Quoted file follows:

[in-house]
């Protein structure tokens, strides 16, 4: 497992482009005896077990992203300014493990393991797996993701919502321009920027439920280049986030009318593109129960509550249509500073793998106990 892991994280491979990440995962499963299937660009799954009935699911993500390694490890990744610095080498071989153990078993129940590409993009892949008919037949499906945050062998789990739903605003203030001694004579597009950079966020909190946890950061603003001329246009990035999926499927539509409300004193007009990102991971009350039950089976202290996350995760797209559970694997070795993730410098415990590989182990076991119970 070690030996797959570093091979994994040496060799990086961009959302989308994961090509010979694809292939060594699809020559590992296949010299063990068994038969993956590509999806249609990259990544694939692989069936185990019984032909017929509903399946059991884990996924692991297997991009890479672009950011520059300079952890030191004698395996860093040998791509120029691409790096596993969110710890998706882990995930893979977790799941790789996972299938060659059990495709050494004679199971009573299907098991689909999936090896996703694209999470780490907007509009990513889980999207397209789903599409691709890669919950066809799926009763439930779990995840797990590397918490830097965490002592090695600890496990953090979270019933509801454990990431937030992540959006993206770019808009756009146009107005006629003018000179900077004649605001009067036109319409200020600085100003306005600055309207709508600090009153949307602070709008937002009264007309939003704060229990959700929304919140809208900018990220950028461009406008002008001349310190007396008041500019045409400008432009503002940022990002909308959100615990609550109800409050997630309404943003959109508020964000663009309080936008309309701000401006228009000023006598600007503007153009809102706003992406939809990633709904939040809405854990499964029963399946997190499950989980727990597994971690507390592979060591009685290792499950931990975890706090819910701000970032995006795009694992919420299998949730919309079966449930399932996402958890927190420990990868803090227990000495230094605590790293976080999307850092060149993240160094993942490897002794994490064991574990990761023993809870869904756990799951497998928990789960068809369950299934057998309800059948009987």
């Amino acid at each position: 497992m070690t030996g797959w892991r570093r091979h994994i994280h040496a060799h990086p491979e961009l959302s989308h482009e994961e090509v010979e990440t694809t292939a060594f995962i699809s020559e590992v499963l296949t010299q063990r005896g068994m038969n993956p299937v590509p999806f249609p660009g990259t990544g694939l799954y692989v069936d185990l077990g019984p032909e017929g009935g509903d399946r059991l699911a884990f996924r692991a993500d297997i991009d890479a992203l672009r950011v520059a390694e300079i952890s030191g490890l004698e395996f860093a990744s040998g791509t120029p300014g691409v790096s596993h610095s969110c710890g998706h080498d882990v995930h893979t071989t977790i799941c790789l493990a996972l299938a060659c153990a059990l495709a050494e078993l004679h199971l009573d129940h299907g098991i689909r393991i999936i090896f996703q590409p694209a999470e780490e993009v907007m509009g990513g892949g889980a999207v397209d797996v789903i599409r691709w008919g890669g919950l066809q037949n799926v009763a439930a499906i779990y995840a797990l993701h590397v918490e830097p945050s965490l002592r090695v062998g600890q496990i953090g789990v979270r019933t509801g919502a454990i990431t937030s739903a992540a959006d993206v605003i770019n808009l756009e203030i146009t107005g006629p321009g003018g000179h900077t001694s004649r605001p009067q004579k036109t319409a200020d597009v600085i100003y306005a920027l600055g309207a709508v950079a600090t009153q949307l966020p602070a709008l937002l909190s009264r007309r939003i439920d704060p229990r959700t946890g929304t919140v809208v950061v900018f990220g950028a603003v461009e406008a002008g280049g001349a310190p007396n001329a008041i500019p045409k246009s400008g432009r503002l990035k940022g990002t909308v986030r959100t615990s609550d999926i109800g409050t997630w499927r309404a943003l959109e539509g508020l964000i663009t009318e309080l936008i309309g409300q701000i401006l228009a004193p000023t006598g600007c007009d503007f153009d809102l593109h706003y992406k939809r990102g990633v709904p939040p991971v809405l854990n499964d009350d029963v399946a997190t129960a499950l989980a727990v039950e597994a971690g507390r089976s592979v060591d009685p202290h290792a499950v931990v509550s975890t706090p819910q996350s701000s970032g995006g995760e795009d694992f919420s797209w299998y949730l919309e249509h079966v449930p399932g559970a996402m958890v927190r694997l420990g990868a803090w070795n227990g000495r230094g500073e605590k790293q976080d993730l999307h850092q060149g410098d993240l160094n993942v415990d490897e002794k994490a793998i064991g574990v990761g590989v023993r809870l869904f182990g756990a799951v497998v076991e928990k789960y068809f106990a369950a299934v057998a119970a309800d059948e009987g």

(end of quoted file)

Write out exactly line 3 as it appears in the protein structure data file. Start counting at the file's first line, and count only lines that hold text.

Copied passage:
């Amino acid at each position: 497992m070690t030996g797959w892991r570093r091979h994994i994280h040496a060799h990086p491979e961009l959302s989308h482009e994961e090509v010979e990440t694809t292939a060594f995962i699809s020559e590992v499963l296949t010299q063990r005896g068994m038969n993956p299937v590509p999806f249609p660009g990259t990544g694939l799954y692989v069936d185990l077990g019984p032909e017929g009935g509903d399946r059991l699911a884990f996924r692991a993500d297997i991009d890479a992203l672009r950011v520059a390694e300079i952890s030191g490890l004698e395996f860093a990744s040998g791509t120029p300014g691409v790096s596993h610095s969110c710890g998706h080498d882990v995930h893979t071989t977790i799941c790789l493990a996972l299938a060659c153990a059990l495709a050494e078993l004679h199971l009573d129940h299907g098991i689909r393991i999936i090896f996703q590409p694209a999470e780490e993009v907007m509009g990513g892949g889980a999207v397209d797996v789903i599409r691709w008919g890669g919950l066809q037949n799926v009763a439930a499906i779990y995840a797990l993701h590397v918490e830097p945050s965490l002592r090695v062998g600890q496990i953090g789990v979270r019933t509801g919502a454990i990431t937030s739903a992540a959006d993206v605003i770019n808009l756009e203030i146009t107005g006629p321009g003018g000179h900077t001694s004649r605001p009067q004579k036109t319409a200020d597009v600085i100003y306005a920027l600055g309207a709508v950079a600090t009153q949307l966020p602070a709008l937002l909190s009264r007309r939003i439920d704060p229990r959700t946890g929304t919140v809208v950061v900018f990220g950028a603003v461009e406008a002008g280049g001349a310190p007396n001329a008041i500019p045409k246009s400008g432009r503002l990035k940022g990002t909308v986030r959100t615990s609550d999926i109800g409050t997630w499927r309404a943003l959109e539509g508020l964000i663009t009318e309080l936008i309309g409300q701000i401006l228009a004193p000023t006598g600007c007009d503007f153009d809102l593109h706003y992406k939809r990102g990633v709904p939040p991971v809405l854990n499964d009350d029963v399946a997190t129960a499950l989980a727990v039950e597994a971690g507390r089976s592979v060591d009685p202290h290792a499950v931990v509550s975890t706090p819910q996350s701000s970032g995006g995760e795009d694992f919420s797209w299998y949730l919309e249509h079966v449930p399932g559970a996402m958890v927190r694997l420990g990868a803090w070795n227990g000495r230094g500073e605590k790293q976080d993730l999307h850092q060149g410098d993240l160094n993942v415990d490897e002794k994490a793998i064991g574990v990761g590989v023993r809870l869904f182990g756990a799951v497998v076991e928990k789960y068809f106990a369950a299934v057998a119970a309800d059948e009987g």